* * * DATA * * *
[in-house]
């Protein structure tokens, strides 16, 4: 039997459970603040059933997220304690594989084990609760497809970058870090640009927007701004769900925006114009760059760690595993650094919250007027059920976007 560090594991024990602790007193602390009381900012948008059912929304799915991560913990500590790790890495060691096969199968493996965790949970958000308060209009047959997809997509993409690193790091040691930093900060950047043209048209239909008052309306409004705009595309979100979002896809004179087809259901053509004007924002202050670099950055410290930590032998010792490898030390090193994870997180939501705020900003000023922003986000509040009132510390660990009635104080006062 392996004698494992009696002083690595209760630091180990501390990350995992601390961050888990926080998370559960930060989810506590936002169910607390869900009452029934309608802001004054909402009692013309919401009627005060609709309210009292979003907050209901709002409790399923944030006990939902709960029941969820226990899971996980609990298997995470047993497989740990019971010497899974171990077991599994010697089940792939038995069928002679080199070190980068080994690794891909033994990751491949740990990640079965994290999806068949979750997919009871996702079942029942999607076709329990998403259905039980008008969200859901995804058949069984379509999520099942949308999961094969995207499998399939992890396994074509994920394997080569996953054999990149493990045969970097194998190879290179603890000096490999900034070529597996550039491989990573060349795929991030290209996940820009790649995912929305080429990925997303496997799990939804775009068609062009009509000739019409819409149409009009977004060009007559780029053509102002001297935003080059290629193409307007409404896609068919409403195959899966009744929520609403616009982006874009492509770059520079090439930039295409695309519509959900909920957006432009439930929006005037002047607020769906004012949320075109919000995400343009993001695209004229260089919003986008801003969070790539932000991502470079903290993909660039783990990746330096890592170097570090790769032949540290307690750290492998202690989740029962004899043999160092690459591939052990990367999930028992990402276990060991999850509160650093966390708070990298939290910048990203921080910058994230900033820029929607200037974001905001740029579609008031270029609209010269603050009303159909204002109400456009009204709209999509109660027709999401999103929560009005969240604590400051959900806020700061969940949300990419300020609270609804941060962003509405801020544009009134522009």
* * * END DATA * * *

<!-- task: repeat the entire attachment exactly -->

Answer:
[in-house]
């Protein structure tokens, strides 16, 4: 039997459970603040059933997220304690594989084990609760497809970058870090640009927007701004769900925006114009760059760690595993650094919250007027059920976007 560090594991024990602790007193602390009381900012948008059912929304799915991560913990500590790790890495060691096969199968493996965790949970958000308060209009047959997809997509993409690193790091040691930093900060950047043209048209239909008052309306409004705009595309979100979002896809004179087809259901053509004007924002202050670099950055410290930590032998010792490898030390090193994870997180939501705020900003000023922003986000509040009132510390660990009635104080006062 392996004698494992009696002083690595209760630091180990501390990350995992601390961050888990926080998370559960930060989810506590936002169910607390869900009452029934309608802001004054909402009692013309919401009627005060609709309210009292979003907050209901709002409790399923944030006990939902709960029941969820226990899971996980609990298997995470047993497989740990019971010497899974171990077991599994010697089940792939038995069928002679080199070190980068080994690794891909033994990751491949740990990640079965994290999806068949979750997919009871996702079942029942999607076709329990998403259905039980008008969200859901995804058949069984379509999520099942949308999961094969995207499998399939992890396994074509994920394997080569996953054999990149493990045969970097194998190879290179603890000096490999900034070529597996550039491989990573060349795929991030290209996940820009790649995912929305080429990925997303496997799990939804775009068609062009009509000739019409819409149409009009977004060009007559780029053509102002001297935003080059290629193409307007409404896609068919409403195959899966009744929520609403616009982006874009492509770059520079090439930039295409695309519509959900909920957006432009439930929006005037002047607020769906004012949320075109919000995400343009993001695209004229260089919003986008801003969070790539932000991502470079903290993909660039783990990746330096890592170097570090790769032949540290307690750290492998202690989740029962004899043999160092690459591939052990990367999930028992990402276990060991999850509160650093966390708070990298939290910048990203921080910058994230900033820029929607200037974001905001740029579609008031270029609209010269603050009303159909204002109400456009009204709209999509109660027709999401999103929560009005969240604590400051959900806020700061969940949300990419300020609270609804941060962003509405801020544009009134522009």